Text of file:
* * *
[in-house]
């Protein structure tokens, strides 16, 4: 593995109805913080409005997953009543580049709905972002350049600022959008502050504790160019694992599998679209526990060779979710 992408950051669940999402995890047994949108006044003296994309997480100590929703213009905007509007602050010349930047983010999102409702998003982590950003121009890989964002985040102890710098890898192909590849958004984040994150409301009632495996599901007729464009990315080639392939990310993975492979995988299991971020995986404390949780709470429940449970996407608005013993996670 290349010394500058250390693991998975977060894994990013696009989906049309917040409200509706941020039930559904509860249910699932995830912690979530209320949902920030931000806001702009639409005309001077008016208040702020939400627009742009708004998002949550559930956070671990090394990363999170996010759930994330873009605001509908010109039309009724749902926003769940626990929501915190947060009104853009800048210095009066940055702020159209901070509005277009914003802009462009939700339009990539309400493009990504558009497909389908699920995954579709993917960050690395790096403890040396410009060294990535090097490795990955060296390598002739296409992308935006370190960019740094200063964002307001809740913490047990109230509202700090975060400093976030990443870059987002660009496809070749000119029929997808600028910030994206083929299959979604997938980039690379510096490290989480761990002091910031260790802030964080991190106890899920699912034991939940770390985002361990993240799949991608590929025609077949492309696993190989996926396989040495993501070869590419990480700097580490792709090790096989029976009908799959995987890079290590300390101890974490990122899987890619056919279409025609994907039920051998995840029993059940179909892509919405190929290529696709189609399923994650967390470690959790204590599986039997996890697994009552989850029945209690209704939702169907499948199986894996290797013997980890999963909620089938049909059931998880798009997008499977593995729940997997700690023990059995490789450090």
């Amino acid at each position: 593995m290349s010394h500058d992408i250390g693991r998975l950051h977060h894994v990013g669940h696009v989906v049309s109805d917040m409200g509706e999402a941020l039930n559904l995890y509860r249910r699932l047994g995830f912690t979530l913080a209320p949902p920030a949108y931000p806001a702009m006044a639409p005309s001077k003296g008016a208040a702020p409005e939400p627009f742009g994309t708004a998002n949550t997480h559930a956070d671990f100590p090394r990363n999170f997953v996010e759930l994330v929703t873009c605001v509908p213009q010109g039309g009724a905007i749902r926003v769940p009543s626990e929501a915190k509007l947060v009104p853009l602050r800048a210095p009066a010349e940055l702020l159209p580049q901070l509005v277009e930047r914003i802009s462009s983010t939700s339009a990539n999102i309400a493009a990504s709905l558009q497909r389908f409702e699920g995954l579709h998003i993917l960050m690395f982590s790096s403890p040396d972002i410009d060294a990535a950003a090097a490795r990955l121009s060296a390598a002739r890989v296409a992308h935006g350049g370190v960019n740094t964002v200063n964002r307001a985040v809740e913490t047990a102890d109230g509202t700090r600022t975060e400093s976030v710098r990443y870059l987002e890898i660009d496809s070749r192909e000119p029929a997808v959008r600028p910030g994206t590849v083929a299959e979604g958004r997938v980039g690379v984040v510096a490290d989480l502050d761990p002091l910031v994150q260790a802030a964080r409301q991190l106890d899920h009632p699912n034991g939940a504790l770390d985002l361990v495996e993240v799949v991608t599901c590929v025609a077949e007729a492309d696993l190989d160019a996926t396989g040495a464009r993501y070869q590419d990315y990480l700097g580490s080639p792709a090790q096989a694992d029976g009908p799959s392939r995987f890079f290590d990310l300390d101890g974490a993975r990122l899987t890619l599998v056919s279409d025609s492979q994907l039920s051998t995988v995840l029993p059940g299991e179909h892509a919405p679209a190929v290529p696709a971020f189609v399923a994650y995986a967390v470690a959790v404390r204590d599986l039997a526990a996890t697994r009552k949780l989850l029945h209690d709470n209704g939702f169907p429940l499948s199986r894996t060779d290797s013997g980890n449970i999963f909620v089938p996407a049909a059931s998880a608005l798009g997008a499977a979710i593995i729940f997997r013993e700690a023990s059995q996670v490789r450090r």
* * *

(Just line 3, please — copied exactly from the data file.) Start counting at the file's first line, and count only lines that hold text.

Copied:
């Amino acid at each position: 593995m290349s010394h500058d992408i250390g693991r998975l950051h977060h894994v990013g669940h696009v989906v049309s109805d917040m409200g509706e999402a941020l039930n559904l995890y509860r249910r699932l047994g995830f912690t979530l913080a209320p949902p920030a949108y931000p806001a702009m006044a639409p005309s001077k003296g008016a208040a702020p409005e939400p627009f742009g994309t708004a998002n949550t997480h559930a956070d671990f100590p090394r990363n999170f997953v996010e759930l994330v929703t873009c605001v509908p213009q010109g039309g009724a905007i749902r926003v769940p009543s626990e929501a915190k509007l947060v009104p853009l602050r800048a210095p009066a010349e940055l702020l159209p580049q901070l509005v277009e930047r914003i802009s462009s983010t939700s339009a990539n999102i309400a493009a990504s709905l558009q497909r389908f409702e699920g995954l579709h998003i993917l960050m690395f982590s790096s403890p040396d972002i410009d060294a990535a950003a090097a490795r990955l121009s060296a390598a002739r890989v296409a992308h935006g350049g370190v960019n740094t964002v200063n964002r307001a985040v809740e913490t047990a102890d109230g509202t700090r600022t975060e400093s976030v710098r990443y870059l987002e890898i660009d496809s070749r192909e000119p029929a997808v959008r600028p910030g994206t590849v083929a299959e979604g958004r997938v980039g690379v984040v510096a490290d989480l502050d761990p002091l910031v994150q260790a802030a964080r409301q991190l106890d899920h009632p699912n034991g939940a504790l770390d985002l361990v495996e993240v799949v991608t599901c590929v025609a077949e007729a492309d696993l190989d160019a996926t396989g040495a464009r993501y070869q590419d990315y990480l700097g580490s080639p792709a090790q096989a694992d029976g009908p799959s392939r995987f890079f290590d990310l300390d101890g974490a993975r990122l899987t890619l599998v056919s279409d025609s492979q994907l039920s051998t995988v995840l029993p059940g299991e179909h892509a919405p679209a190929v290529p696709a971020f189609v399923a994650y995986a967390v470690a959790v404390r204590d599986l039997a526990a996890t697994r009552k949780l989850l029945h209690d709470n209704g939702f169907p429940l499948s199986r894996t060779d290797s013997g980890n449970i999963f909620v089938p996407a049909a059931s998880a608005l798009g997008a499977a979710i593995i729940f997997r013993e700690a023990s059995q996670v490789r450090r």